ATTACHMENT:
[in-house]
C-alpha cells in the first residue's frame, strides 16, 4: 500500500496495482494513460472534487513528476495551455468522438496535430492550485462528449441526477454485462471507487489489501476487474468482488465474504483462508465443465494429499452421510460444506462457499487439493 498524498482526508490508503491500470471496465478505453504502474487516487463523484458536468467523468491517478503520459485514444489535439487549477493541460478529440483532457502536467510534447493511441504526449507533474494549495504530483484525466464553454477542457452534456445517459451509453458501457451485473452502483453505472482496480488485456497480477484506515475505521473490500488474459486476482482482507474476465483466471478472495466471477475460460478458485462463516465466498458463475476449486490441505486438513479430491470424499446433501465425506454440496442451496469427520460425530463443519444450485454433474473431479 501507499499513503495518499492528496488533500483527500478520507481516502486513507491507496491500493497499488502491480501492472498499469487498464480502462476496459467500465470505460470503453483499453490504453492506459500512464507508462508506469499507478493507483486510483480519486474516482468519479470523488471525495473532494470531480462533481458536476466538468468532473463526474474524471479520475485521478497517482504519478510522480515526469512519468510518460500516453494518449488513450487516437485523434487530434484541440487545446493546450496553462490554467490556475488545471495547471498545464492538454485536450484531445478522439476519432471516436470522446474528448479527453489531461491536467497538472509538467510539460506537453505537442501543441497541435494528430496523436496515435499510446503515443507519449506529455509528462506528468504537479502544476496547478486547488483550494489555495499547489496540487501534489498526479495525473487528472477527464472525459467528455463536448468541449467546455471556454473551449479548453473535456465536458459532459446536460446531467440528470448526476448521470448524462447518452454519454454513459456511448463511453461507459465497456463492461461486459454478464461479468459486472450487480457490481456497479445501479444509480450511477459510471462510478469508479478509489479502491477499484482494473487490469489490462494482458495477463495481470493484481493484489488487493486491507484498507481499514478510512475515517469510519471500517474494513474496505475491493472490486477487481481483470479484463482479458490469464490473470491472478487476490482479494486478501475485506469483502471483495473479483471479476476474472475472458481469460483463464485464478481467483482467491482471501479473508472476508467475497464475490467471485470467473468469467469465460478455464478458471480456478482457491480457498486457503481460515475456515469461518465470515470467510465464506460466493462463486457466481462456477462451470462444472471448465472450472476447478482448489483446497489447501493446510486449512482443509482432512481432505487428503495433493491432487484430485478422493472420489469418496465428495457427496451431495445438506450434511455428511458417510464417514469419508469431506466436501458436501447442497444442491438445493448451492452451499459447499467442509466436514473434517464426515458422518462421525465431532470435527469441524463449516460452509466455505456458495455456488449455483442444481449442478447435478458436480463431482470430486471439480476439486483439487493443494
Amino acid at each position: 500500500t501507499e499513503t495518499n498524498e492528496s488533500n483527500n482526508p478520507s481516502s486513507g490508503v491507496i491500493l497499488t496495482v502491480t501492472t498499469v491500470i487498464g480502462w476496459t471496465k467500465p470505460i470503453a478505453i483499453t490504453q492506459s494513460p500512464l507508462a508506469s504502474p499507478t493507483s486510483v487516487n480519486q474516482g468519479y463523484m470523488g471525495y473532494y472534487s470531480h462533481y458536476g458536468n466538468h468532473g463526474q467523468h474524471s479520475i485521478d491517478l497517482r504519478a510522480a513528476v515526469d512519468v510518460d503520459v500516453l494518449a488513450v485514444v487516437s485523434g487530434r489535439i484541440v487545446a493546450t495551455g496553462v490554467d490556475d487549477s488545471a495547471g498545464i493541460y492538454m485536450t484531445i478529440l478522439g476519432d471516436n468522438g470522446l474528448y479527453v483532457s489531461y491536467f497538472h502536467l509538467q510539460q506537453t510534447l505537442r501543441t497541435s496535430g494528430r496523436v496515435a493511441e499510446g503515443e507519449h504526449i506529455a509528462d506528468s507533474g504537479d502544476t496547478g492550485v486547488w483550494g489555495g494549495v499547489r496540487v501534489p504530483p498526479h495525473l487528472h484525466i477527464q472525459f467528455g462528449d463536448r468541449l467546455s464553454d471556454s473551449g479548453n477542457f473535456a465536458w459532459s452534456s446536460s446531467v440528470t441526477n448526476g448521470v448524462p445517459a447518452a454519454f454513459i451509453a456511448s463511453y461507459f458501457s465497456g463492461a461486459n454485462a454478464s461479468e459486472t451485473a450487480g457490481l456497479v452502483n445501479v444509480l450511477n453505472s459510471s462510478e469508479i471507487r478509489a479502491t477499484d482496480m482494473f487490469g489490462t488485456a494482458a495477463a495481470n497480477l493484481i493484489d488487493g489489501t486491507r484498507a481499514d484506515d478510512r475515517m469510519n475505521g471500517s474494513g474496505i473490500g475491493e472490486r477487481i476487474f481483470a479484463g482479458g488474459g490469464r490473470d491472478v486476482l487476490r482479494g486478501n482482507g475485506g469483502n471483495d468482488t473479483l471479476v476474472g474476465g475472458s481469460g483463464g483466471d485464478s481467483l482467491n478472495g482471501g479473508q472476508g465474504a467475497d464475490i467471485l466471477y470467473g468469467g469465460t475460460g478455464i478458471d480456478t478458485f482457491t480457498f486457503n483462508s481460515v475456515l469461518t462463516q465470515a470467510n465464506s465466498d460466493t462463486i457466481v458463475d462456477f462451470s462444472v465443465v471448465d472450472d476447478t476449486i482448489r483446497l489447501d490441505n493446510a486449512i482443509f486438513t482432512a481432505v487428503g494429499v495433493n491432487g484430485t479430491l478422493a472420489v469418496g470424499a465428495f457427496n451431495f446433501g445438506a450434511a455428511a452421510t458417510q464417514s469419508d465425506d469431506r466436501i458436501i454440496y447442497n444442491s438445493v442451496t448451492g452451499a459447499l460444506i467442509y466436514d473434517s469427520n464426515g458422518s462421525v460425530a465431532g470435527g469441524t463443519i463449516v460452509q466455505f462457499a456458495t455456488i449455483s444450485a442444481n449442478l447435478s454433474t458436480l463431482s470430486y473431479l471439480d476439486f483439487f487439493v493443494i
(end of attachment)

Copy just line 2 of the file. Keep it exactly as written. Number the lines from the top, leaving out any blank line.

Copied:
C-alpha cells in the first residue's frame, strides 16, 4: 500500500496495482494513460472534487513528476495551455468522438496535430492550485462528449441526477454485462471507487489489501476487474468482488465474504483462508465443465494429499452421510460444506462457499487439493 498524498482526508490508503491500470471496465478505453504502474487516487463523484458536468467523468491517478503520459485514444489535439487549477493541460478529440483532457502536467510534447493511441504526449507533474494549495504530483484525466464553454477542457452534456445517459451509453458501457451485473452502483453505472482496480488485456497480477484506515475505521473490500488474459486476482482482507474476465483466471478472495466471477475460460478458485462463516465466498458463475476449486490441505486438513479430491470424499446433501465425506454440496442451496469427520460425530463443519444450485454433474473431479 501507499499513503495518499492528496488533500483527500478520507481516502486513507491507496491500493497499488502491480501492472498499469487498464480502462476496459467500465470505460470503453483499453490504453492506459500512464507508462508506469499507478493507483486510483480519486474516482468519479470523488471525495473532494470531480462533481458536476466538468468532473463526474474524471479520475485521478497517482504519478510522480515526469512519468510518460500516453494518449488513450487516437485523434487530434484541440487545446493546450496553462490554467490556475488545471495547471498545464492538454485536450484531445478522439476519432471516436470522446474528448479527453489531461491536467497538472509538467510539460506537453505537442501543441497541435494528430496523436496515435499510446503515443507519449506529455509528462506528468504537479502544476496547478486547488483550494489555495499547489496540487501534489498526479495525473487528472477527464472525459467528455463536448468541449467546455471556454473551449479548453473535456465536458459532459446536460446531467440528470448526476448521470448524462447518452454519454454513459456511448463511453461507459465497456463492461461486459454478464461479468459486472450487480457490481456497479445501479444509480450511477459510471462510478469508479478509489479502491477499484482494473487490469489490462494482458495477463495481470493484481493484489488487493486491507484498507481499514478510512475515517469510519471500517474494513474496505475491493472490486477487481481483470479484463482479458490469464490473470491472478487476490482479494486478501475485506469483502471483495473479483471479476476474472475472458481469460483463464485464478481467483482467491482471501479473508472476508467475497464475490467471485470467473468469467469465460478455464478458471480456478482457491480457498486457503481460515475456515469461518465470515470467510465464506460466493462463486457466481462456477462451470462444472471448465472450472476447478482448489483446497489447501493446510486449512482443509482432512481432505487428503495433493491432487484430485478422493472420489469418496465428495457427496451431495445438506450434511455428511458417510464417514469419508469431506466436501458436501447442497444442491438445493448451492452451499459447499467442509466436514473434517464426515458422518462421525465431532470435527469441524463449516460452509466455505456458495455456488449455483442444481449442478447435478458436480463431482470430486471439480476439486483439487493443494